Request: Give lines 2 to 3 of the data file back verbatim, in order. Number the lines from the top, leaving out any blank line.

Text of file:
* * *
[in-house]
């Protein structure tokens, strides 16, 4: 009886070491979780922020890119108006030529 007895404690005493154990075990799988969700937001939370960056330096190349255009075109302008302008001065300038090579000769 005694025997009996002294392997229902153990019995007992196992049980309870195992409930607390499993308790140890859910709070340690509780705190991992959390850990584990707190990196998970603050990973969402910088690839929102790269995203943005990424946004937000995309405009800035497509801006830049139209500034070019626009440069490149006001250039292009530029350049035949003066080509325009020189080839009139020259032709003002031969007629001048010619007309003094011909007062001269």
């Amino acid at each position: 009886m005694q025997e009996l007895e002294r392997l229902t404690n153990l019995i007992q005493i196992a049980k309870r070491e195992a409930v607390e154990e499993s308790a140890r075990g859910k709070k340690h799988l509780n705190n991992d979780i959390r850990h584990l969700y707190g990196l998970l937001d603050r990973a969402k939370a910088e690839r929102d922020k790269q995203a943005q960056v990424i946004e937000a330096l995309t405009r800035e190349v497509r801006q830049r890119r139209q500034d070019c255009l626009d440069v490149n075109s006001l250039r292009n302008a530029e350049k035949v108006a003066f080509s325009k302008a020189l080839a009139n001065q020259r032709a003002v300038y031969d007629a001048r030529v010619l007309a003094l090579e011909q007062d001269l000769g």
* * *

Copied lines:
């Protein structure tokens, strides 16, 4: 009886070491979780922020890119108006030529 007895404690005493154990075990799988969700937001939370960056330096190349255009075109302008302008001065300038090579000769 005694025997009996002294392997229902153990019995007992196992049980309870195992409930607390499993308790140890859910709070340690509780705190991992959390850990584990707190990196998970603050990973969402910088690839929102790269995203943005990424946004937000995309405009800035497509801006830049139209500034070019626009440069490149006001250039292009530029350049035949003066080509325009020189080839009139020259032709003002031969007629001048010619007309003094011909007062001269």
């Amino acid at each position: 009886m005694q025997e009996l007895e002294r392997l229902t404690n153990l019995i007992q005493i196992a049980k309870r070491e195992a409930v607390e154990e499993s308790a140890r075990g859910k709070k340690h799988l509780n705190n991992d979780i959390r850990h584990l969700y707190g990196l998970l937001d603050r990973a969402k939370a910088e690839r929102d922020k790269q995203a943005q960056v990424i946004e937000a330096l995309t405009r800035e190349v497509r801006q830049r890119r139209q500034d070019c255009l626009d440069v490149n075109s006001l250039r292009n302008a530029e350049k035949v108006a003066f080509s325009k302008a020189l080839a009139n001065q020259r032709a003002v300038y031969d007629a001048r030529v010619l007309a003094l090579e011909q007062d001269l000769g």